Ericsson has been in the communications industry since 1876, and this Swedish company has gone through a great deal of changes in its 138 years to stay relevant. Ericsson has been around for the transitions from telegraphs, to landlines, to mobile voice and data, and it’s preparing for the future of mobile Internet with cloud computing.
Moving to the Cloud “Because We Have To”
Ericsson’s head of cloud systems and platforms, Jason Hoffman says, “The dominant business of the company over the last decade has been deploying 2G, 3G, and 4G radio systems for carriers, we also very often operate those very networks on behalf of carriers as well.” He notes that currently about half of the world’s mobile data traffic is handled by Ericsson on behalf of carriers.
The company manages global, distributed network infrastructure on a scale few can imagine, and it is transitioning to 5G services that require new cloud architectures. To build this cloud computing platform, Ericsson chose a carrier-grade OpenStack distribution from Mirantis for virtualizing its network infrastructure in what is thought to be one of the largest OpenStack licensing deals yet.
Hoffman says that Ericsson has some fairly unique requirements, including the fact that it cannot have downtime as developers deliver new features and functionality. Any changes, he says, are done safely and “without breaking down mobile networks.”
Meanwhile, new devices are being added to these mobile networks by the minute.
Network improvements are paving the way for what Ericsson calls “The Networked Society,” in which it’s possible to connect 50 billion devices via 4G, and 500 billion to a trillion connected devices via 5G. In the coming years, most of these connected devices won’t be used for things like media downloading or texting, but rather for machine data that will be used to run the Internet of Things which could mean further incorporating data into transportation, healthcare, and other aspects of our daily lives.
Hoffman says for this vision to become a reality, there needs to be a flexible platform that can adapt to these uses by, for instance, pushing more compute and data to the edge, as opposed having it go through central offices and core data centers.
“For us it’s about taking that core, carrier infrastructure in the 181 countries we work in, and turning that into a global platform that allows for that degree of innovation. And it’s because we have to.”
Building a Global Platform using OpenStack
The ability to create very large clouds has been a mission for Mirantis from its very beginning, attracting customers such as Cisco, Dell, GE, NASA, HP, AT&T, and The Gap. Mirantis CEO Adrian Ionel says, “Doing these projects, we’re learned what it takes to build an OpenStack distro that is truly highly available yet flexible and configurable and easy to manage.”
Mirantis has been working with Ericsson for the past 18 months with the goal of bringing its many thousands of data centers and radio base stations onto a common OpenStack platform. “When OpenStack makes it into these 10,000 data centers and into these base stations, that makes OpenStack a standard for the future,” Ionel says. “And we’re very excited to bring OpenStack to an area of the technology industry where the future is.”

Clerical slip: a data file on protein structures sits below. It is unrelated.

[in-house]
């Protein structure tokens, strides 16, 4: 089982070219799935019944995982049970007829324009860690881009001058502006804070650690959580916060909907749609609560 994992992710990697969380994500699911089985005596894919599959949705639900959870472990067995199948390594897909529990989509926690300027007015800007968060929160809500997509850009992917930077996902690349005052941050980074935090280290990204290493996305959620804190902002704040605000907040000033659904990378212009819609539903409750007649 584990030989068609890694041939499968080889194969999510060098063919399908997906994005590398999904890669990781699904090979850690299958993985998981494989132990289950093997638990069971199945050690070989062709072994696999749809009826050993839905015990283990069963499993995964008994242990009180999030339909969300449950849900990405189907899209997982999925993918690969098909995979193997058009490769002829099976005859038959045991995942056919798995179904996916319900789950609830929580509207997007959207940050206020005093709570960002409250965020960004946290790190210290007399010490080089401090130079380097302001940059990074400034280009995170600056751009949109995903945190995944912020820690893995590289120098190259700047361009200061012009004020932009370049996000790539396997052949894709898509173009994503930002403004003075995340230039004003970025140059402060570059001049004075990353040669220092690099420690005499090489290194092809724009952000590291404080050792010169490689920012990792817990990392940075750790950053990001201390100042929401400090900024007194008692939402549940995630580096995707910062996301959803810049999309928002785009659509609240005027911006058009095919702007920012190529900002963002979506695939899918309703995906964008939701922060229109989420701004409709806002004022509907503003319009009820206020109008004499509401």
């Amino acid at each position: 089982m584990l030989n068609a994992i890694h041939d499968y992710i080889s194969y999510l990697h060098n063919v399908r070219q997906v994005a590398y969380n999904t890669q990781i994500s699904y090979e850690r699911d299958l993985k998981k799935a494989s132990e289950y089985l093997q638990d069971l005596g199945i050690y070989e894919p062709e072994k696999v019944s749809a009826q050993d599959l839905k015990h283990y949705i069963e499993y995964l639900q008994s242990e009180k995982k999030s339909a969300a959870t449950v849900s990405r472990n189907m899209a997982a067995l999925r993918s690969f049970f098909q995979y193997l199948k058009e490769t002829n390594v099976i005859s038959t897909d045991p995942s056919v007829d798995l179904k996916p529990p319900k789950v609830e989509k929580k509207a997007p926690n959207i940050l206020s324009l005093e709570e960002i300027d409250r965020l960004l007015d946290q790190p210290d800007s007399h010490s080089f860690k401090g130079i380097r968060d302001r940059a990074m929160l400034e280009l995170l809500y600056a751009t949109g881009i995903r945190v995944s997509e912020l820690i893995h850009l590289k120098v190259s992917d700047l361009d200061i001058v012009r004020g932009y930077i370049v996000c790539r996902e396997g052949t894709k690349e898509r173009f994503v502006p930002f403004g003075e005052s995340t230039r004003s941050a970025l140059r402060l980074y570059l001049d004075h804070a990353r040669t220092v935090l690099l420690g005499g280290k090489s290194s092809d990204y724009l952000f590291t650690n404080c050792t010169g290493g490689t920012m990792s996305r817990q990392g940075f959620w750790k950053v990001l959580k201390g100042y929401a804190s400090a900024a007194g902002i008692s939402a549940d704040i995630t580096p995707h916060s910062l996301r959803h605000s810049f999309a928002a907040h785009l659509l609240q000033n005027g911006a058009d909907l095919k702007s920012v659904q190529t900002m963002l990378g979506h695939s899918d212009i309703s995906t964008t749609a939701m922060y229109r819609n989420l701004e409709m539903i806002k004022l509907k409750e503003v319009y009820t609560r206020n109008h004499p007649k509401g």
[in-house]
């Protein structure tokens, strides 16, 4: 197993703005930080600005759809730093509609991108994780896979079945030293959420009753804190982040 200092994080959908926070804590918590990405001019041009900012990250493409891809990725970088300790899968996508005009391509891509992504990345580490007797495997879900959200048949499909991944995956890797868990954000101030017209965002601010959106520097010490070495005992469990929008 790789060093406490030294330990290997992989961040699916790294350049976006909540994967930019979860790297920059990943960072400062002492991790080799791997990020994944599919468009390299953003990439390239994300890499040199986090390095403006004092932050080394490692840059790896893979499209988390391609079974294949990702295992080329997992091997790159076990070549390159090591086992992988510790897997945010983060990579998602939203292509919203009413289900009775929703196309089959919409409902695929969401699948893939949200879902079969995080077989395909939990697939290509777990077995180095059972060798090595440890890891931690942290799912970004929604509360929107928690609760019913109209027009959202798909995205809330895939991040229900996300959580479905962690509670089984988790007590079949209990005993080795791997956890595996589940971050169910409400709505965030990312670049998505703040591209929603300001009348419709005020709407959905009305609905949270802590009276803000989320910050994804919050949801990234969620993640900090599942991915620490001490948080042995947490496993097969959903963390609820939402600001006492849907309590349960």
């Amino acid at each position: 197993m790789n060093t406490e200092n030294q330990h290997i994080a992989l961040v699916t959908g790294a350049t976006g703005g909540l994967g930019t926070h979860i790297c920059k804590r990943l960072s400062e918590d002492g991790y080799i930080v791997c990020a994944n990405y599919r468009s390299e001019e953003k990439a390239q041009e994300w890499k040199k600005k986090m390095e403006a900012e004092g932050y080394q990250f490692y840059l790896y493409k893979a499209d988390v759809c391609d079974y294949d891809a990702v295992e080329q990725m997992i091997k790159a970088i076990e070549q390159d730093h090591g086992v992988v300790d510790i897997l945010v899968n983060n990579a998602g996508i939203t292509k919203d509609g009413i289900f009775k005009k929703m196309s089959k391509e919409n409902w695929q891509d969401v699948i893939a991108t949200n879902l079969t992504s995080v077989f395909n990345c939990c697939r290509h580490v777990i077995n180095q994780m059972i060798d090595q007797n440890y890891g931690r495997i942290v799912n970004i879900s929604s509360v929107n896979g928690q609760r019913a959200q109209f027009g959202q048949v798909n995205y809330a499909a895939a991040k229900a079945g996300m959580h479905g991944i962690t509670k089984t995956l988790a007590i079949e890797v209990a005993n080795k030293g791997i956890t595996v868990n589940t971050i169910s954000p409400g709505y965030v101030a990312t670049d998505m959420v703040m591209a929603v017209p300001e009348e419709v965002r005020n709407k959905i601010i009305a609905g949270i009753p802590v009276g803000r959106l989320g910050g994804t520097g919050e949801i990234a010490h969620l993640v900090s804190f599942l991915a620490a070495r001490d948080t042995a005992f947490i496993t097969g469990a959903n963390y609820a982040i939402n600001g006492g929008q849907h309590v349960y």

Wireless, he says, is quickly growing in importance, and wireless networks will need to undergo upgrades to serve new devices on the global internet. This means being able to provide things like real-time control loops, and predictable response times, as well as determining which applications need low-latency, and which ones require massive bandwidth, and providing it.
The Cloud: A Catalyst for a Developer Revolution
The shift to cloud isn’t just about improving resource use and reducing operating expenses; it’s also about quickly bringing new services to market, which is something very relevant to Ericsson.
Hoffman says, “The cloud phenomenon is a developer phenomenon, and if you think of what it is that’s different about clouds and cloud software than in the past, is that you take what’s nearly inaccessible, Frankenstein-combination-of-things, and turn it into an accessible, convenient, easy-to-use platform.”
Ionel says that many companies are see clear benefits to having cloud resources on demand for software testing and continuous integration, as well as allowing developers to collaborate and reuse code more easily.
“The biggest benefit of OpenStack and cloud platforms in general is the dramatic acceleration of software productivity and innovation,” he says. “If you develop natively on a cloud platform as opposed to a traditional client-server, your software productivity is going to be dramatically higher.”
Re-working the Network from Core Data Center to Base Station
Updating Ericsson’s massively distributed infrastructure means changes from the radio edge that communicates with mobile devices, to the central offices, and to the core data centers.
Ericsson’s goal is to have IP and optical converged on one platform with end-to-end orchestration – a transition that will be supported by Mirantis and the work of the OpenStack community.
Telecom infrastructure providers need to transition to the cloud to keep up with innovations happening on the network. Today’s mobile cloud services require high service levels and reliability, but these needs will only increase with emerging services like driverless cars and remote health monitoring.
Mobile networks will have to provide a solid foundation for these services.